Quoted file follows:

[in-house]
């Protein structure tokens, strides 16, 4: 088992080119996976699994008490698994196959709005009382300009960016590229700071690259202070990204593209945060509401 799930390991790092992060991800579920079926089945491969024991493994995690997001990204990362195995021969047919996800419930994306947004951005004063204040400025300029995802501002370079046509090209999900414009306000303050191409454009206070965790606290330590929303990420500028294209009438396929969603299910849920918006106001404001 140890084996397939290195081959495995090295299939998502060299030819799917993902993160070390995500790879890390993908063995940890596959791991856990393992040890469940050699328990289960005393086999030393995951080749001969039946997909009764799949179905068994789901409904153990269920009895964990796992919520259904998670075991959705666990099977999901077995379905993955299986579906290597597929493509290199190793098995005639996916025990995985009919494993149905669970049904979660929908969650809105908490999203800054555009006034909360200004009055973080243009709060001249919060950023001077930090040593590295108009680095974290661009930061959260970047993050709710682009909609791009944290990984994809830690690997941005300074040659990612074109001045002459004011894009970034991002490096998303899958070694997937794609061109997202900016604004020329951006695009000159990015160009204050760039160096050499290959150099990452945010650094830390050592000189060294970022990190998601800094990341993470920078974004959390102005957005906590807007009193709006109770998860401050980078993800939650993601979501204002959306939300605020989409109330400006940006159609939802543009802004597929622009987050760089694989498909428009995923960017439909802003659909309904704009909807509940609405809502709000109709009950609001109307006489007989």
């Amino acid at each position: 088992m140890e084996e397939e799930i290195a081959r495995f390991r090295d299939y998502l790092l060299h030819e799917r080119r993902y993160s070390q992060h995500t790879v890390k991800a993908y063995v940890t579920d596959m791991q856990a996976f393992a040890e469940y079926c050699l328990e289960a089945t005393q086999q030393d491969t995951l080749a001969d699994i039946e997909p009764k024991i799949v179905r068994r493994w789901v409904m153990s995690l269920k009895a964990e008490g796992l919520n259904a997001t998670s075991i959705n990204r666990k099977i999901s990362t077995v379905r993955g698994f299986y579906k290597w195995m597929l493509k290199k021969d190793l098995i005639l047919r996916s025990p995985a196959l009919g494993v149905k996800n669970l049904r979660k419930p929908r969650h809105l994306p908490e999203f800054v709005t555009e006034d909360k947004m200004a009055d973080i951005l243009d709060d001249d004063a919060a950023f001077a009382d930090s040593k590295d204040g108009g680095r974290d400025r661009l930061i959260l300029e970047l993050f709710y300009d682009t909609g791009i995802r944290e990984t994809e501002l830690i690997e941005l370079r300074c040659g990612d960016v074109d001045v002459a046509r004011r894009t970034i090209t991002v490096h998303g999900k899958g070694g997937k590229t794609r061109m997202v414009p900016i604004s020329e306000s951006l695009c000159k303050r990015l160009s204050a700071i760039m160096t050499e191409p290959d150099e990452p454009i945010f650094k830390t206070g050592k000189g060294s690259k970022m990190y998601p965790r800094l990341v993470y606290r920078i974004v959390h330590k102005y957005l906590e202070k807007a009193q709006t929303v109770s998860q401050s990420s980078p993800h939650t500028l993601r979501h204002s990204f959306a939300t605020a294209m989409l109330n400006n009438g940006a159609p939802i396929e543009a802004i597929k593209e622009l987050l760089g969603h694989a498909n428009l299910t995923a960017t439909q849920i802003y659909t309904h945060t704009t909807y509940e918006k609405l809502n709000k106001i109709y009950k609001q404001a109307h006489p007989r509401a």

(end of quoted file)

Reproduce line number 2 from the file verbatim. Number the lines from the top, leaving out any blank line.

């Protein structure tokens, strides 16, 4: 088992080119996976699994008490698994196959709005009382300009960016590229700071690259202070990204593209945060509401 799930390991790092992060991800579920079926089945491969024991493994995690997001990204990362195995021969047919996800419930994306947004951005004063204040400025300029995802501002370079046509090209999900414009306000303050191409454009206070965790606290330590929303990420500028294209009438396929969603299910849920918006106001404001 140890084996397939290195081959495995090295299939998502060299030819799917993902993160070390995500790879890390993908063995940890596959791991856990393992040890469940050699328990289960005393086999030393995951080749001969039946997909009764799949179905068994789901409904153990269920009895964990796992919520259904998670075991959705666990099977999901077995379905993955299986579906290597597929493509290199190793098995005639996916025990995985009919494993149905669970049904979660929908969650809105908490999203800054555009006034909360200004009055973080243009709060001249919060950023001077930090040593590295108009680095974290661009930061959260970047993050709710682009909609791009944290990984994809830690690997941005300074040659990612074109001045002459004011894009970034991002490096998303899958070694997937794609061109997202900016604004020329951006695009000159990015160009204050760039160096050499290959150099990452945010650094830390050592000189060294970022990190998601800094990341993470920078974004959390102005957005906590807007009193709006109770998860401050980078993800939650993601979501204002959306939300605020989409109330400006940006159609939802543009802004597929622009987050760089694989498909428009995923960017439909802003659909309904704009909807509940609405809502709000109709009950609001109307006489007989």